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LFF 2022: Update – Crows Are White (Ahsen Nadeem); The Cloud Messenger (Rahat Mahajan); Faraaz (Hansal Mehta); Creature (Asif Kapadia-Akram Khan)

LFF 2022: Update – Crows Are White (Ahsen Nadeem); The Cloud Messenger (Rahat Mahajan); Faraaz (Hansal Mehta); Creature (Asif Kapadia-Akram Khan)

Just a quick update from here

London 7.30pm BST

Crows are White – This film by Ahsen Nadeem is an engrossing watch – not least because the filmmaker himself is quirky, quixotic and funny.
A video journalist by background he told us in a short interview yesterday (October 12) after his film’s first screening that he had intended to make a film about these Japanese monks who live up a mountain in North Japan and seek enlightenment by shutting themselves off from normal life and doing things like not talking to anyone for seven years and walking every night the length of a marathon. Indeed, Nadeem’s film starts in North Japan, but ends up somewhere quite else and there are two parts to ‘Crows are White’ – one is still the monks and a young one befriends – who speaks good English – and whose own journey we get to follow – the other and perhaps the more pressing part of the film is, how does he break it to his traditional Pakistani origin Muslim parents that he has fallen in love with a non-Muslim and return to Ireland where they still are and where he was raised. This is still seeking distribution when we last spoke: rewarding, absorbing, and quite original.

The Cloud Messenger – The same could be said of Rahat Mahajan’s first feature film – mixing Hindu mythology, and philosophy with ancient Indian dance (which itself is derivative of faith and belief), he produces a contemporary tale with deep echoes from the past.
Shot in the Himalayas, he told us he has spent quite a few years putting this film together and it is definitely worth seeing, if you are interested in any of the above. Even if you aren’t the setting and the traditional dance have a mesmeric, spooky quality. The two leads are also particularly good in this tale of young love.

Faraaz – What to do when a filmmaker you like Hansal Mehta (‘Aligarh’) makes a very different kind of work you have some issues with?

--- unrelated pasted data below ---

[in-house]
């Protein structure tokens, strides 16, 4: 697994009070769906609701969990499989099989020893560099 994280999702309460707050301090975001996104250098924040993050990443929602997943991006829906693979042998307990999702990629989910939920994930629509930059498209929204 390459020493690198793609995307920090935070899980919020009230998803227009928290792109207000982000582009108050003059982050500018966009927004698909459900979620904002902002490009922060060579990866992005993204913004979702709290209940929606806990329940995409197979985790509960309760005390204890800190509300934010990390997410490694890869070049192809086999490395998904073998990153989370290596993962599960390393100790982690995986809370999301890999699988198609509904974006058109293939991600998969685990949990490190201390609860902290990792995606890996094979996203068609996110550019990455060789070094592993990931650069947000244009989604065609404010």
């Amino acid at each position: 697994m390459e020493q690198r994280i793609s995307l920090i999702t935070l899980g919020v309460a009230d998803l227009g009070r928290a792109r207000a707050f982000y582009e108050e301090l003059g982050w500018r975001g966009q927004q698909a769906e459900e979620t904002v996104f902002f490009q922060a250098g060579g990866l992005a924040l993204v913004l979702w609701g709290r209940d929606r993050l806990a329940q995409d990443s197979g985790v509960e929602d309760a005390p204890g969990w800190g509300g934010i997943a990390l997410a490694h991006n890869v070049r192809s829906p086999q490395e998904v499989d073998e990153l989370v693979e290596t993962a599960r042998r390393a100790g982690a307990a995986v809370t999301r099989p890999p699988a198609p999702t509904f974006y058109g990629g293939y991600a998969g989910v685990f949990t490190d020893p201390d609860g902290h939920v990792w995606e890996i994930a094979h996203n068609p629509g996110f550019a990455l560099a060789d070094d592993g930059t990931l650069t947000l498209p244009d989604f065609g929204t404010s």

Based on the horrific terror incident at the 2016 Holey Artisan Bakery in Dhaka, Bangladesh, in which more than 20 people died, this is produced as a rather standard run of the mill thriller. It is well done on that level but when you name a film after someone, you expect the film to be about them – ie Faraaz, a well-to-do student who has been recognised for his bravery and courage that terrible day. Yet we see more from the terror gang’s perspective and the leader is the charismatic, magnetic figure that the camera loves more… Mmm. Disappointing, though if you like terror films of this type it might still be quite satisfying.

Creature – World premiere is on Saturday (October 15). This Asif Kapadia-Akram Khan film is loosely based on the work Khan made for the English National Ballet and features ballot performers. We will carry more soon!

Empire of Light – Can Olivia Colman do anything bad? Probably not. While this has been met with some mixed reviews, it is about something – racism in the 1980s, among a few other substantial things. Yes. Worth it.

We will be writing more about all these and some of the other films we have watched – including the above – in our round-up and if there is further news on them. ‘Declaration’ by Mahesh Narayanan which showed last week has just been snapped up by Netflix. We have a video interview with Narayanan shot last week at the festival and will be out shortly on our Youtube channel.

Check listings to see whether these films can still be viewed (some features are available digitally too) –

**We will add more pictures to this page…

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Written by Asian Culture Vulture